21 Adar 5781

March 5, 2021


Wait?! What?! What is Shabbat Parah you ask? This Shabbat we read Ki Tisa (Exodus 30:11-34:35), plus an additional selection for Shabbat Parah. These readings are riddled with paradoxes.

Moses, who counsels God regarding anger management, cannot seem to manage his own. Then God, who meets with Moses face to face, later tells him no human can see God’s face and live. Finally, the passage describing the ritual of the parah adumah, the red heifer, tells us that it purifies the defiled and defiles the pure.

How can we reconcile these seeming contradictions, these paradoxes in our Torah without making our heads spin? God becomes enraged that the people have worshipped the golden calf. He tells Moses that God will destroy them. Moses reminds God that as the Almighty has brought them out of Egypt with great power, and that, if God annihilates them, the Egyptians will say that God brought them out of Egypt with evil intent. He implores God to remember Abraham and Sarah, Isaac and Rebecca, Jacob and Leah and Rachel, and God’s promise to them. Thus, in a sense, Moses’ reasoned appeal results in God managing God’s own anger.

Not so much with Moses himself. When he descends the mountain and sees what has happened with his own eyes, he becomes infuriated. He smashes the tablets, burns the golden calf, confronts his brother, Aaron, and bids the Levites to slay some 3,000 who had engaged in the idolatrous worship. Atop the mountain, Moses could not see what God had seen. He could only hear God’s report and endeavor to assuage God’s wrath. But, when he saw it himself, firsthand, he became enraged. Did he lose control, or did he manage his anger? Israel was out of control. Moreover, Israel had sinned egregiously. How could he regain control of the people and lead once more? Was he unconsciously acting as God’s agent in punishing Israel, or was he reacting personally to the outrage he witnessed? Moses’ plea to God on the people’s behalf contrasted with his own actions presents the first paradox.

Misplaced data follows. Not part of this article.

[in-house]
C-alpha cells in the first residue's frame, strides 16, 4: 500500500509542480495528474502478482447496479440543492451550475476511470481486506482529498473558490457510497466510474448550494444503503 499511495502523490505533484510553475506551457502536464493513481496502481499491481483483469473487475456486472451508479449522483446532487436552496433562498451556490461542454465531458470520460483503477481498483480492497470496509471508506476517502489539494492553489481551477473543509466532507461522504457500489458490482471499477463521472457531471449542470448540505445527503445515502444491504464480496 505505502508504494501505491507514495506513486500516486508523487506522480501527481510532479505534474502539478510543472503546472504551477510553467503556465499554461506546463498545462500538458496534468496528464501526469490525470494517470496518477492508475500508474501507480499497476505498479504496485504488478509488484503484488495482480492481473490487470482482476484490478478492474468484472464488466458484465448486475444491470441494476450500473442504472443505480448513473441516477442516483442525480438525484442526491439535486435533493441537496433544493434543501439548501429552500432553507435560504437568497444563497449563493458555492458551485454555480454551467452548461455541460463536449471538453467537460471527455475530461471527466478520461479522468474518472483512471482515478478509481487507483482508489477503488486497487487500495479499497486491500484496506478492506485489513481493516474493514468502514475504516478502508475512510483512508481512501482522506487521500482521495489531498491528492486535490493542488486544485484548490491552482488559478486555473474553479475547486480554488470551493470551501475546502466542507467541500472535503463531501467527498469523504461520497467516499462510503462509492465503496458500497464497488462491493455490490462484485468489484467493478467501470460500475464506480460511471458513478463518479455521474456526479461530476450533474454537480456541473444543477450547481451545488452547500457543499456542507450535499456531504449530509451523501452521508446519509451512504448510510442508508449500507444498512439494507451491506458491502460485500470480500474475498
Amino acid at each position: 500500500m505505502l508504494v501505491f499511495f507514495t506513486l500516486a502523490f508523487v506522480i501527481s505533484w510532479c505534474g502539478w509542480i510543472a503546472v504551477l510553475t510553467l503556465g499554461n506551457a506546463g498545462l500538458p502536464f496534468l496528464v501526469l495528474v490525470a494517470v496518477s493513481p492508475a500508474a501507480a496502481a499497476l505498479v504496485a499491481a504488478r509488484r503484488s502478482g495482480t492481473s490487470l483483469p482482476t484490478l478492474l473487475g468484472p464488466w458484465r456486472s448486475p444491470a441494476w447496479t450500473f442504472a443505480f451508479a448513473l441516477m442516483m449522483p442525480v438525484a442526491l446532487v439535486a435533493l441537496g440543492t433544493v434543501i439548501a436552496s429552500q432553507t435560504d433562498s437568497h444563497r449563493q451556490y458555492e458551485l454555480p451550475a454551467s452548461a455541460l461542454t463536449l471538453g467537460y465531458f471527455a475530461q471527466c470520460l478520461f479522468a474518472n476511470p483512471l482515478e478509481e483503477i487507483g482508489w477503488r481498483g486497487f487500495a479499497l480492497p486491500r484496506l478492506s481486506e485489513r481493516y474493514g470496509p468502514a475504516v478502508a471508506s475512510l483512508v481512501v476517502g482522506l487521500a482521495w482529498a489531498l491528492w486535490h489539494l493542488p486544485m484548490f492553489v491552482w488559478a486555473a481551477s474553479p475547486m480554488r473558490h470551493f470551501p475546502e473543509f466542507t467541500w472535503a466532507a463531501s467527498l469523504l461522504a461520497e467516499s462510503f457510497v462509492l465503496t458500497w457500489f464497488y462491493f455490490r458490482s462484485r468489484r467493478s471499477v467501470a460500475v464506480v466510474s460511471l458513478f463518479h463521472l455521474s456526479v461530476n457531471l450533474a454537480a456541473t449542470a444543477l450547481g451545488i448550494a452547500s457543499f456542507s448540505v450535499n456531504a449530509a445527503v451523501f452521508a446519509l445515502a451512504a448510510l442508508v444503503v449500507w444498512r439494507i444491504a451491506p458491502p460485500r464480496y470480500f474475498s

Following the episode of the golden calf, the Torah tells us that when Moses would meet with God in the ohel moed, the tent of meeting, God spoke to Moses face to face, as one person would speak to another. Are we to take this literally? In light of a subsequent conversation, I think not. For, when Moses begs to behold God, the Holy One tells him that he cannot see God’s face, for no human can see God’s face and live. But God will make all the Divine goodness pass before him. In context, “face to face” is an idiom which means “directly,” and not through a medium, or in a dream or vision. Paradox resolved.

The final paradox is found in the additional reading for Shabbat Parah. It’s the Shabbat after Purim, and our thoughts begin to focus on Passover. Perhaps this selection from Chukat (Numbers 19:1-22) about the ritual of the parah adumah was chosen to remind us that we have a month to turn from the ridiculous to the sublime. Our attention is directed to the spiritual and ritual preparations for Passover, cleaning the chametz  (leaven) from our homes and our hearts.

Our ancestors believed that one was defiled by coming into contact with a corpse. The ritual of the red heifer purified the person. But, the ashes which purified the defiled, in turn, defiled the priest who performed the ritual. The rabbis sought in vain to understand how this could be, but it defied rational explanation. According to a Midrash, Rabbi Yochanan ben Zakkai once offered a satisfactory explanation to an inquiry. But his students, still puzzled, remarked that the answer may have satisfied that person, but asked what Rabbi Yochanan had to say to them. He replied that, in truth, contact with the dead does not defile, nor do the ashes purify. But, this is what God has commanded, and we must observe it.

Perhaps we read this passage on the Shabbat after Purim in anticipation of Passover to remind us of our mortality, our vulnerability, and the ultimate mysteries: life and death, and the infinite possibilities of renewal and redemption.